I normally don't blog about breaking news, but as it's been almost four months since I penned my funding rant, and so much has changed or is changing, it's time to take a reading. While there are developments on both the short and medium terms, the long-term outlook for transit in the metro Pittsburgh area does not look promising.
Short term, the Southwest Pennsylvania Commission approved funding on December 13 to take Port Authority to the end of this fiscal year with some semblance of solvency, with a hope to tide them over through FY12. Medium term, the Republicans took both houses of the Pennsylvania legislature as well as the governor's office in November's election, thus allowing them to make whatever changes they plan to. More on this later.
I am happy that SPC voted yes, if only barely. I predicted a 51/49% vote in favor; the actual tally was 55/45%. Those numbers aside, the math of the short-term fix doesn't add up. Somehow this $45M Gov. Rendell found can be stretched not only to June 30, 2011, but also to June 30, 2012, but I have grave doubts. Adding a certain 15% service cut in March to the certain fare hike in January, however, does not warm the cockles of my heart. Whoever figured this out apparently took a gamble that Harrisburg would do the right thing to figure out a humane solution to funding transit, humane as in allowing able-bodied workers to get to and from work. Please pardon my cynicism, but history has repeatedly proven my cynicism right.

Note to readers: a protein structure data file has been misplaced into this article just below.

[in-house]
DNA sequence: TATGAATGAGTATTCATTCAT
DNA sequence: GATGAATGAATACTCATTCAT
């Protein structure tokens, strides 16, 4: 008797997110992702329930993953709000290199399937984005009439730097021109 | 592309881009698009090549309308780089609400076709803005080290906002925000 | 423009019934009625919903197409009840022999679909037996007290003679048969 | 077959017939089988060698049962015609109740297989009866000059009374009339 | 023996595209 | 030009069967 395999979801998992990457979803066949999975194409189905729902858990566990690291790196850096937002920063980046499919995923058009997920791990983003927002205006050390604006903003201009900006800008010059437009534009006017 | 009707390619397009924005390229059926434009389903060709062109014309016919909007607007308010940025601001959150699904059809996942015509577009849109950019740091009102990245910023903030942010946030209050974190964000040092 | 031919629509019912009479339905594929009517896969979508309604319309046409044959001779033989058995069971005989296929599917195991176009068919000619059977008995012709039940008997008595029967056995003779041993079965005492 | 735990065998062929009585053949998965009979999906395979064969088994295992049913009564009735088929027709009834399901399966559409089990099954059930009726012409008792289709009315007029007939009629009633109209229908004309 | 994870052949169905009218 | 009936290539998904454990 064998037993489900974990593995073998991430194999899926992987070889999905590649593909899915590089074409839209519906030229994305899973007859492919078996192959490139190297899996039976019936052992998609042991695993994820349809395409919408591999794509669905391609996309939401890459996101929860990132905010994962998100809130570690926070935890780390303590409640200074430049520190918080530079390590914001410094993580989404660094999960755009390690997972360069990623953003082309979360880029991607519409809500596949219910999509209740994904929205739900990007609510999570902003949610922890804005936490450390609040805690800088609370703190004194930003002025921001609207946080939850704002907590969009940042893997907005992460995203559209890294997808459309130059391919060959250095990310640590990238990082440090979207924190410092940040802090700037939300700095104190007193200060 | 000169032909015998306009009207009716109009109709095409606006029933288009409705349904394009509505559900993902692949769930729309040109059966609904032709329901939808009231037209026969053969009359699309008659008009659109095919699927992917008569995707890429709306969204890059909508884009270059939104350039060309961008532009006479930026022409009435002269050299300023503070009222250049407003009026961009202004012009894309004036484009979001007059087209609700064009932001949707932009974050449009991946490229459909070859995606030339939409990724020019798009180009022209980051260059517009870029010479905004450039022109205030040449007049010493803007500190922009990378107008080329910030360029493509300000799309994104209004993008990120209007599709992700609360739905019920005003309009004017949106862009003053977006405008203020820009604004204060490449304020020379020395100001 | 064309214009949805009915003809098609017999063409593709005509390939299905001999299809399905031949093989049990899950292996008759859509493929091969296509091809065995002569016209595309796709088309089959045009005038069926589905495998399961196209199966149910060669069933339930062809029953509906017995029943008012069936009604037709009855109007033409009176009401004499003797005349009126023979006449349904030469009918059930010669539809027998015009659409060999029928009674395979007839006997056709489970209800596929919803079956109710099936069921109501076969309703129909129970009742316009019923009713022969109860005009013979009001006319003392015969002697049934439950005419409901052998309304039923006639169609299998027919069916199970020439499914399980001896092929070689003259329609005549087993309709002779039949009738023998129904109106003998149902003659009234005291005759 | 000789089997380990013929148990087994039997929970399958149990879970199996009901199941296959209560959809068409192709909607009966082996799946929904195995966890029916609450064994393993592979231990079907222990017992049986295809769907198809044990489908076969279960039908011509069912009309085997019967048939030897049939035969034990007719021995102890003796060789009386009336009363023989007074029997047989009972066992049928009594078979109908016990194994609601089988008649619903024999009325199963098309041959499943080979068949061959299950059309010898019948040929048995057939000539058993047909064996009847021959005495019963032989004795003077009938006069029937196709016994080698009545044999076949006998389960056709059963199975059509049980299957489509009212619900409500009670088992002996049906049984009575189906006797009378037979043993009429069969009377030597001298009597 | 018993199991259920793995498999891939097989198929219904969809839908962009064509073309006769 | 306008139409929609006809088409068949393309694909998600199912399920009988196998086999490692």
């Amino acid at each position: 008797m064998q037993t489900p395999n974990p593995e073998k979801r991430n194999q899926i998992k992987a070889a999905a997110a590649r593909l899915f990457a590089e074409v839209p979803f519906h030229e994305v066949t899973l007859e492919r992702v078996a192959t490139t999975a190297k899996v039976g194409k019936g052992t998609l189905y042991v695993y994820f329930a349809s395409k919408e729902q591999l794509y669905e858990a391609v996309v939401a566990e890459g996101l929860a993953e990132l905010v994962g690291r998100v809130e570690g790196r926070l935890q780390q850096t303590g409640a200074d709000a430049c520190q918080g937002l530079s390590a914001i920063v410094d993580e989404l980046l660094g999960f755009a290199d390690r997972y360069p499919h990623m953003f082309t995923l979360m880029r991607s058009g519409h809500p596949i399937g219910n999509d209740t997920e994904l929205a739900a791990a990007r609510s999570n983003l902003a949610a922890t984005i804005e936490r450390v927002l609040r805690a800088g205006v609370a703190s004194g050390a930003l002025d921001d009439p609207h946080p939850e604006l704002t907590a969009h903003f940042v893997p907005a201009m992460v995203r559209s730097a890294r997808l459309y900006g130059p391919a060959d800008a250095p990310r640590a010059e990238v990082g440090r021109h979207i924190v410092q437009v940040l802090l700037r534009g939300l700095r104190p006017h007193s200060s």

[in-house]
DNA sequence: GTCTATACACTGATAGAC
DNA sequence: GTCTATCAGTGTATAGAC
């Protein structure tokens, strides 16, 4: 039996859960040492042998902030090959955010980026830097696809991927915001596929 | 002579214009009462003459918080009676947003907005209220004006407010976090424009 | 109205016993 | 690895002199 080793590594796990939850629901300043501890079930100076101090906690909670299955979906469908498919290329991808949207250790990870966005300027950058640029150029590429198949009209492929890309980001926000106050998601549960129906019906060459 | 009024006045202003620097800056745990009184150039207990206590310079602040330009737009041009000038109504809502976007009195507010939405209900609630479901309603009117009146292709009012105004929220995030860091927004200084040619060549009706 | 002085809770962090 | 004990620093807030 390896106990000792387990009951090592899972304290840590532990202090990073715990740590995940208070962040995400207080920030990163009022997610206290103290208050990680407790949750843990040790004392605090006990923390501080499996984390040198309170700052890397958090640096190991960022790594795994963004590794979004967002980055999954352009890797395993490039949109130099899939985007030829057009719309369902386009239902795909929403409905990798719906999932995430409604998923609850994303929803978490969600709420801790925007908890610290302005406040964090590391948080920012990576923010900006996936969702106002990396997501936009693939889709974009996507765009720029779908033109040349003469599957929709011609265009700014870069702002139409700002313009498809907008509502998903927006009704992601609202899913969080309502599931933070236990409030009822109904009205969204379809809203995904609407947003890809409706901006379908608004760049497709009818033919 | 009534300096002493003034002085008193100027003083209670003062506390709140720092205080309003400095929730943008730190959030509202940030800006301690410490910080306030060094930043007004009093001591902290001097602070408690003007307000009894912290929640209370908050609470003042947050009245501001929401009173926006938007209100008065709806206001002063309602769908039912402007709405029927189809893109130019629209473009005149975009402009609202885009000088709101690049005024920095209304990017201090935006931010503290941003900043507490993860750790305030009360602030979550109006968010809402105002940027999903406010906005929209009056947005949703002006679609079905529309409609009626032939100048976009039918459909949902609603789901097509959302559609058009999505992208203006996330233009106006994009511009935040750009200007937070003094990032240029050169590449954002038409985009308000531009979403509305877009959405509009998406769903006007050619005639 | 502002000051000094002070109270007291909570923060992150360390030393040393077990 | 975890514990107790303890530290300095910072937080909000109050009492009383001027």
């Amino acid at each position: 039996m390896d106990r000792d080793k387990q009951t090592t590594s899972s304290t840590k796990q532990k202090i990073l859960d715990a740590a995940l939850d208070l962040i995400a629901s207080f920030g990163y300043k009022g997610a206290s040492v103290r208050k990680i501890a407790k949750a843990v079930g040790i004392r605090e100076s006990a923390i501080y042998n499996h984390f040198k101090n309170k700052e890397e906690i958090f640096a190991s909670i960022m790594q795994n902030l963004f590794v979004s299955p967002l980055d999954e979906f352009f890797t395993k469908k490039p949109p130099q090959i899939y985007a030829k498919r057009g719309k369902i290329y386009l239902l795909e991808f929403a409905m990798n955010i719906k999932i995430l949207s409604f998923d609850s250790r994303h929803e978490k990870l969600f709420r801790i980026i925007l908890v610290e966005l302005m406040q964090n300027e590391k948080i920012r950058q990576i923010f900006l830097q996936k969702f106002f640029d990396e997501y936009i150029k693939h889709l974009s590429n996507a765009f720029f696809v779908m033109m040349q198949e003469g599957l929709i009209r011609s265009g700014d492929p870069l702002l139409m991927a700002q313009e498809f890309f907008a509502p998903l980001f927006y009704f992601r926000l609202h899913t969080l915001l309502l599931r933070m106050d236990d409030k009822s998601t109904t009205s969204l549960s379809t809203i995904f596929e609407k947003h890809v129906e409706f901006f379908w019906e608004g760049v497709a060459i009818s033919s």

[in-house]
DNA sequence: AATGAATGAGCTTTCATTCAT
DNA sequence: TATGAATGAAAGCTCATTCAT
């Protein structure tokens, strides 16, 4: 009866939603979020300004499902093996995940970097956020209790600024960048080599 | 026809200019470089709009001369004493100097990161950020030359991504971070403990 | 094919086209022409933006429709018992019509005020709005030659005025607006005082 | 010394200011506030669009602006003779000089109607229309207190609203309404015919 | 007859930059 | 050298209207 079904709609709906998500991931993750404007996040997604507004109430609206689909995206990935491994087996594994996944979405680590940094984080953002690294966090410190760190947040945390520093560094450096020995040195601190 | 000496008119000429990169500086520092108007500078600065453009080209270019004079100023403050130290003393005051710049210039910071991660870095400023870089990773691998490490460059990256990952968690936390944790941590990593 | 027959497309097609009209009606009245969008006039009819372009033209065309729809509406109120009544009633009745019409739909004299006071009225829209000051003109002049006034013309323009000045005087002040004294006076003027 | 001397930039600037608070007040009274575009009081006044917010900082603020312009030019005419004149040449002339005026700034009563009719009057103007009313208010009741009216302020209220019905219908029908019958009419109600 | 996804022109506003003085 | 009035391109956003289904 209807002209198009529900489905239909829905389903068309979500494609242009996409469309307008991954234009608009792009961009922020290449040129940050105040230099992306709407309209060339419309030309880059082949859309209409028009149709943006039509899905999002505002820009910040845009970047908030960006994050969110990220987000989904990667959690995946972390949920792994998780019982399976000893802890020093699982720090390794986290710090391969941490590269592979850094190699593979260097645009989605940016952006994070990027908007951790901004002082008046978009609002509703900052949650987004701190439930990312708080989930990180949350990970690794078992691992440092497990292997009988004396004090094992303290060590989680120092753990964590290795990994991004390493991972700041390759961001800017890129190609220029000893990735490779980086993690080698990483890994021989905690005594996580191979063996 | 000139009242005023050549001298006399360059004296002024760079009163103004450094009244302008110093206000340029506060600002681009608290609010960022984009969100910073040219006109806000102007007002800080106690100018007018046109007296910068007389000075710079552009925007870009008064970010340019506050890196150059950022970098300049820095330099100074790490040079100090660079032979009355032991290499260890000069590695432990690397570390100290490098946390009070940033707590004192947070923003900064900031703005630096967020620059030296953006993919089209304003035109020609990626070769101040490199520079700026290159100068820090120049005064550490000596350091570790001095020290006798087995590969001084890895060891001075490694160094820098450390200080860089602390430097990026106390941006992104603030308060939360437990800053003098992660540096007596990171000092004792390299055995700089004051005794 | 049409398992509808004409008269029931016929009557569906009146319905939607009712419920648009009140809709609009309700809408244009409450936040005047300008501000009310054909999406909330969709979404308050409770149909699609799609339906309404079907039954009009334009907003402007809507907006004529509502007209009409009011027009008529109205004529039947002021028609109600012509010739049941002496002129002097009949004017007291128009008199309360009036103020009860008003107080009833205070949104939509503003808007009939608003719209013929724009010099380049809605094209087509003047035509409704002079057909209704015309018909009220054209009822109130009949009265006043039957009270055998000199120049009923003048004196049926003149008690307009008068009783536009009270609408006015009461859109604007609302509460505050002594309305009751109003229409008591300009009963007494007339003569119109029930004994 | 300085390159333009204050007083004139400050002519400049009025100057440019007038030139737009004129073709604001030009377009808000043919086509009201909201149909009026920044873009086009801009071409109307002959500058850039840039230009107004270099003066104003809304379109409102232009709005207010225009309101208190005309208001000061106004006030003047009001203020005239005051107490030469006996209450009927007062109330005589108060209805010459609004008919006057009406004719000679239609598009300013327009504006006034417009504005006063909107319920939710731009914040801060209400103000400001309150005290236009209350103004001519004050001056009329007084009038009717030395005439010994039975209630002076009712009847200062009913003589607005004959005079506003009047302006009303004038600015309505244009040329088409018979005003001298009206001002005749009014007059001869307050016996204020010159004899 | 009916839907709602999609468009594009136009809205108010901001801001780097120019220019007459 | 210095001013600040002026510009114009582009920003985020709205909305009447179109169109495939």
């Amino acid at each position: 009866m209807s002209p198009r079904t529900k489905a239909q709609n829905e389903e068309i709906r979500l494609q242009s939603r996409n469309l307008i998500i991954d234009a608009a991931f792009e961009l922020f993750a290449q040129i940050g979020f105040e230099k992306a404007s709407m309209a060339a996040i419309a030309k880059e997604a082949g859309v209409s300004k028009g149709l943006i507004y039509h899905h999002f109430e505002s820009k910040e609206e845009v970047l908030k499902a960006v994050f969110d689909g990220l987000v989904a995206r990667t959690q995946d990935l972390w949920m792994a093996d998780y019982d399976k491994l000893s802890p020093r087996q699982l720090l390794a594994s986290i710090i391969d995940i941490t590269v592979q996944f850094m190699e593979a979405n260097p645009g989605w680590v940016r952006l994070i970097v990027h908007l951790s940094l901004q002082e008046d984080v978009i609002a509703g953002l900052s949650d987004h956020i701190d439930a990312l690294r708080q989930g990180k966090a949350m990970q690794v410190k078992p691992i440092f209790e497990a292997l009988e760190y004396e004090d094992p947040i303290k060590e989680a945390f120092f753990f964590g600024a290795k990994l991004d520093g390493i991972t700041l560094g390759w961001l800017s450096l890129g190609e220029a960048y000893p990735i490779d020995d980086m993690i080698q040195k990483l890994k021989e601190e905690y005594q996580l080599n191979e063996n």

Republican legislators and their influencers, namely the Allegheny Institute for Public Policy, financier Richard Mellon Scaife, and media outlets KQV Radio, the Pittsburgh Tribune-Review, and WPXI-TV, have been relentless in their continuing criticism of Port Authority. In the 20 years that I have been following PAT's funding problems, the pattern is clear. If you repeat the same lies often enough, people will take it as gospel truth, especially when there is enough real-life bad news to make the BS plausible.
This combination of policy wonks, media, financial might, good ol' boy networks, and elected politicians, knows how to steer public thought, and how to implement statute law. They have been waiting for decades for the planets to align so that they can implement their agenda. That syzygy arrived with the November 2010 elections, brought about with just that assembled might. Never mind that in-their-back-pocket local boy, conservative Republican senator Rick Santorum, was instrumental in getting the North Shore Connector approved and funded, this crew sold Pittsburgh on the ideas that the whole project was ill conceived by Gov-elect Corbett's opponent, and as a matter of public utility, pointless. Never mind that every construction project in the region, public and private, encountered huge increases in costs of cement and fuel in the mid-2000s, this crew sold everyone that the budget extensions were bad PAT management. Most Pittsburghers believe this to be true, because this crew bought and paid for that public opinion, and spoon-fed it to each and every one of them.